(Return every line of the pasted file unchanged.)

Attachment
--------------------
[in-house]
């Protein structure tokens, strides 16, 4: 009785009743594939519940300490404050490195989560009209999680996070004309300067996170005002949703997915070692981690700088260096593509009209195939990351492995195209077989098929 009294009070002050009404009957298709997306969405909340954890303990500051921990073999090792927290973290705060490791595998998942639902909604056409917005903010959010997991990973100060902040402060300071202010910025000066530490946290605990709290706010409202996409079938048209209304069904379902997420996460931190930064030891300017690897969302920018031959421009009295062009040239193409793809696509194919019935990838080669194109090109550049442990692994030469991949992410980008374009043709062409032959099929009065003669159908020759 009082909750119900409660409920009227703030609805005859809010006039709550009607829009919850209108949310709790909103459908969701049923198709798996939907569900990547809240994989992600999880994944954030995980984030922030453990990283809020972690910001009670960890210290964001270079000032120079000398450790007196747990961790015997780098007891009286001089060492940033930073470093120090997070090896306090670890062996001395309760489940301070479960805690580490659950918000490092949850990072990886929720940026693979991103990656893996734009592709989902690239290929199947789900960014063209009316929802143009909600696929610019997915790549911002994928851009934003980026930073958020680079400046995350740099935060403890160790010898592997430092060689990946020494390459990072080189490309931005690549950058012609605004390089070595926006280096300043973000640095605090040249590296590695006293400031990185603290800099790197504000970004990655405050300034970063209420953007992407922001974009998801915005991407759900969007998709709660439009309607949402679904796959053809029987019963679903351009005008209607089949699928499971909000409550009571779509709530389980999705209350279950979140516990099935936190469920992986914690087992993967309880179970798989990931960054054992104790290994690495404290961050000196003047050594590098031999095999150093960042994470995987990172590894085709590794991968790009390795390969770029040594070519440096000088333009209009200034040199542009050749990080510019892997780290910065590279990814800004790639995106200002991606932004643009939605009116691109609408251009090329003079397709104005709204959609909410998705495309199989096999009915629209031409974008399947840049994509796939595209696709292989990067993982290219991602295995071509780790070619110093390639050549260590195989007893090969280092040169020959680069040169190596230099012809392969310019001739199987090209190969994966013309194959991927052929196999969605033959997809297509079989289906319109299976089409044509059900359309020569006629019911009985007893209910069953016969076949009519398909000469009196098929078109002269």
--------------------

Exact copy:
[in-house]
């Protein structure tokens, strides 16, 4: 009785009743594939519940300490404050490195989560009209999680996070004309300067996170005002949703997915070692981690700088260096593509009209195939990351492995195209077989098929 009294009070002050009404009957298709997306969405909340954890303990500051921990073999090792927290973290705060490791595998998942639902909604056409917005903010959010997991990973100060902040402060300071202010910025000066530490946290605990709290706010409202996409079938048209209304069904379902997420996460931190930064030891300017690897969302920018031959421009009295062009040239193409793809696509194919019935990838080669194109090109550049442990692994030469991949992410980008374009043709062409032959099929009065003669159908020759 009082909750119900409660409920009227703030609805005859809010006039709550009607829009919850209108949310709790909103459908969701049923198709798996939907569900990547809240994989992600999880994944954030995980984030922030453990990283809020972690910001009670960890210290964001270079000032120079000398450790007196747990961790015997780098007891009286001089060492940033930073470093120090997070090896306090670890062996001395309760489940301070479960805690580490659950918000490092949850990072990886929720940026693979991103990656893996734009592709989902690239290929199947789900960014063209009316929802143009909600696929610019997915790549911002994928851009934003980026930073958020680079400046995350740099935060403890160790010898592997430092060689990946020494390459990072080189490309931005690549950058012609605004390089070595926006280096300043973000640095605090040249590296590695006293400031990185603290800099790197504000970004990655405050300034970063209420953007992407922001974009998801915005991407759900969007998709709660439009309607949402679904796959053809029987019963679903351009005008209607089949699928499971909000409550009571779509709530389980999705209350279950979140516990099935936190469920992986914690087992993967309880179970798989990931960054054992104790290994690495404290961050000196003047050594590098031999095999150093960042994470995987990172590894085709590794991968790009390795390969770029040594070519440096000088333009209009200034040199542009050749990080510019892997780290910065590279990814800004790639995106200002991606932004643009939605009116691109609408251009090329003079397709104005709204959609909410998705495309199989096999009915629209031409974008399947840049994509796939595209696709292989990067993982290219991602295995071509780790070619110093390639050549260590195989007893090969280092040169020959680069040169190596230099012809392969310019001739199987090209190969994966013309194959991927052929196999969605033959997809297509079989289906319109299976089409044509059900359309020569006629019911009985007893209910069953016969076949009519398909000469009196098929078109002269």